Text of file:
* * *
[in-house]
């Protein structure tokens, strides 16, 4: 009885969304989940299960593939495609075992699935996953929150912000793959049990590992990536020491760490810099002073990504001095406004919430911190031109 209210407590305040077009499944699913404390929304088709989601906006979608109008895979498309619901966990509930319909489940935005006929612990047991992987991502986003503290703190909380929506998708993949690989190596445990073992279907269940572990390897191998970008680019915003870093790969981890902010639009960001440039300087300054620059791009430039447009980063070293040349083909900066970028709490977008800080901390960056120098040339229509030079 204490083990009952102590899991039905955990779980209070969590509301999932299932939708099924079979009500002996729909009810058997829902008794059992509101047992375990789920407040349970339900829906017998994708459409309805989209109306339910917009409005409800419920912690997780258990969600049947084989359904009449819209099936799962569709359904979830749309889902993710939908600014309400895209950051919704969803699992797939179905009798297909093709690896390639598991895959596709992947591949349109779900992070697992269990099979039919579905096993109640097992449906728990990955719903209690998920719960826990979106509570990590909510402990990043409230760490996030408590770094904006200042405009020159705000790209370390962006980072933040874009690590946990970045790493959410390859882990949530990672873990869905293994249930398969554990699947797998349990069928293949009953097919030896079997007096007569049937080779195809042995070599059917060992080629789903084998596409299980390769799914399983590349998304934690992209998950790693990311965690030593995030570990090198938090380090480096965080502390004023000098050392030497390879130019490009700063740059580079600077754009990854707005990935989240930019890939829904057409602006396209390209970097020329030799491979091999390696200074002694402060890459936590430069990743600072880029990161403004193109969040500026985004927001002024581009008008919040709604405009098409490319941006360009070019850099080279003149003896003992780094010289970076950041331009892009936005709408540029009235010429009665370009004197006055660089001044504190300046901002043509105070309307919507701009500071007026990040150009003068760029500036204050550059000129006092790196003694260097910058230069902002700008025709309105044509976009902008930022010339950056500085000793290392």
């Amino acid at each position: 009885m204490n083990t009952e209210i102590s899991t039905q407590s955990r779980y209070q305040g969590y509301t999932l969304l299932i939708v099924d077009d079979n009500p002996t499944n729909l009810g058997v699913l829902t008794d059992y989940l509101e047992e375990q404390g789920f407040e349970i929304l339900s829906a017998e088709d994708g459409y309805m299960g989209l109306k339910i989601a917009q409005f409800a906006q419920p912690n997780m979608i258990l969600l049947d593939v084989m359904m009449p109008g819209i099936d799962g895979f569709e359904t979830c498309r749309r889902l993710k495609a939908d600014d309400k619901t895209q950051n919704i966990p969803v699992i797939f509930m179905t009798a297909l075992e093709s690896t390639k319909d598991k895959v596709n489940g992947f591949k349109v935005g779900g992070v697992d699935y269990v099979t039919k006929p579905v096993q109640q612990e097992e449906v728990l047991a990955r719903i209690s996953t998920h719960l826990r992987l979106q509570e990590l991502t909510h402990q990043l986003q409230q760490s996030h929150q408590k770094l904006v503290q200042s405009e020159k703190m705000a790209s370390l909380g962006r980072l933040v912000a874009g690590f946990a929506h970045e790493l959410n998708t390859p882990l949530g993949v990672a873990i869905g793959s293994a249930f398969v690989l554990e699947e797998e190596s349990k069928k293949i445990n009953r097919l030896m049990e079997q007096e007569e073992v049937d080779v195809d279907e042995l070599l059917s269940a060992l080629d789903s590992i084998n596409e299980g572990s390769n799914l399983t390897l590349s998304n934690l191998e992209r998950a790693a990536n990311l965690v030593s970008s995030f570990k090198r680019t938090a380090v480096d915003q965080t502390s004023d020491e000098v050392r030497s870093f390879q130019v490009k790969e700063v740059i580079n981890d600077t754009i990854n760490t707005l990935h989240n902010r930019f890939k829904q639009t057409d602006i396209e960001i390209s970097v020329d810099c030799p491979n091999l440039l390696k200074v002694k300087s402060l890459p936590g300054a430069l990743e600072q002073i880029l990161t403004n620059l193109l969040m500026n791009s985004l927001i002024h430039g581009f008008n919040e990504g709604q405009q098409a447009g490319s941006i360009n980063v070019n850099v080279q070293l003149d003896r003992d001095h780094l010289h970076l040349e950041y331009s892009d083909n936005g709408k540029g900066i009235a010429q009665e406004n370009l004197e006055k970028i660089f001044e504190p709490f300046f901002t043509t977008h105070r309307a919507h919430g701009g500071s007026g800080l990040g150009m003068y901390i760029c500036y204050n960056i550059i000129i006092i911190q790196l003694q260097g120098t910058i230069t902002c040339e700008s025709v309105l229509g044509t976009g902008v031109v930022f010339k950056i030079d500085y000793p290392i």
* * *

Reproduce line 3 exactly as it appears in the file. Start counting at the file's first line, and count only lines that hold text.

């Amino acid at each position: 009885m204490n083990t009952e209210i102590s899991t039905q407590s955990r779980y209070q305040g969590y509301t999932l969304l299932i939708v099924d077009d079979n009500p002996t499944n729909l009810g058997v699913l829902t008794d059992y989940l509101e047992e375990q404390g789920f407040e349970i929304l339900s829906a017998e088709d994708g459409y309805m299960g989209l109306k339910i989601a917009q409005f409800a906006q419920p912690n997780m979608i258990l969600l049947d593939v084989m359904m009449p109008g819209i099936d799962g895979f569709e359904t979830c498309r749309r889902l993710k495609a939908d600014d309400k619901t895209q950051n919704i966990p969803v699992i797939f509930m179905t009798a297909l075992e093709s690896t390639k319909d598991k895959v596709n489940g992947f591949k349109v935005g779900g992070v697992d699935y269990v099979t039919k006929p579905v096993q109640q612990e097992e449906v728990l047991a990955r719903i209690s996953t998920h719960l826990r992987l979106q509570e990590l991502t909510h402990q990043l986003q409230q760490s996030h929150q408590k770094l904006v503290q200042s405009e020159k703190m705000a790209s370390l909380g962006r980072l933040v912000a874009g690590f946990a929506h970045e790493l959410n998708t390859p882990l949530g993949v990672a873990i869905g793959s293994a249930f398969v690989l554990e699947e797998e190596s349990k069928k293949i445990n009953r097919l030896m049990e079997q007096e007569e073992v049937d080779v195809d279907e042995l070599l059917s269940a060992l080629d789903s590992i084998n596409e299980g572990s390769n799914l399983t390897l590349s998304n934690l191998e992209r998950a790693a990536n990311l965690v030593s970008s995030f570990k090198r680019t938090a380090v480096d915003q965080t502390s004023d020491e000098v050392r030497s870093f390879q130019v490009k790969e700063v740059i580079n981890d600077t754009i990854n760490t707005l990935h989240n902010r930019f890939k829904q639009t057409d602006i396209e960001i390209s970097v020329d810099c030799p491979n091999l440039l390696k200074v002694k300087s402060l890459p936590g300054a430069l990743e600072q002073i880029l990161t403004n620059l193109l969040m500026n791009s985004l927001i002024h430039g581009f008008n919040e990504g709604q405009q098409a447009g490319s941006i360009n980063v070019n850099v080279q070293l003149d003896r003992d001095h780094l010289h970076l040349e950041y331009s892009d083909n936005g709408k540029g900066i009235a010429q009665e406004n370009l004197e006055k970028i660089f001044e504190p709490f300046f901002t043509t977008h105070r309307a919507h919430g701009g500071s007026g800080l990040g150009m003068y901390i760029c500036y204050n960056i550059i000129i006092i911190q790196l003694q260097g120098t910058i230069t902002c040339e700008s025709v309105l229509g044509t976009g902008v031109v930022f010339k950056i030079d500085y000793p290392i």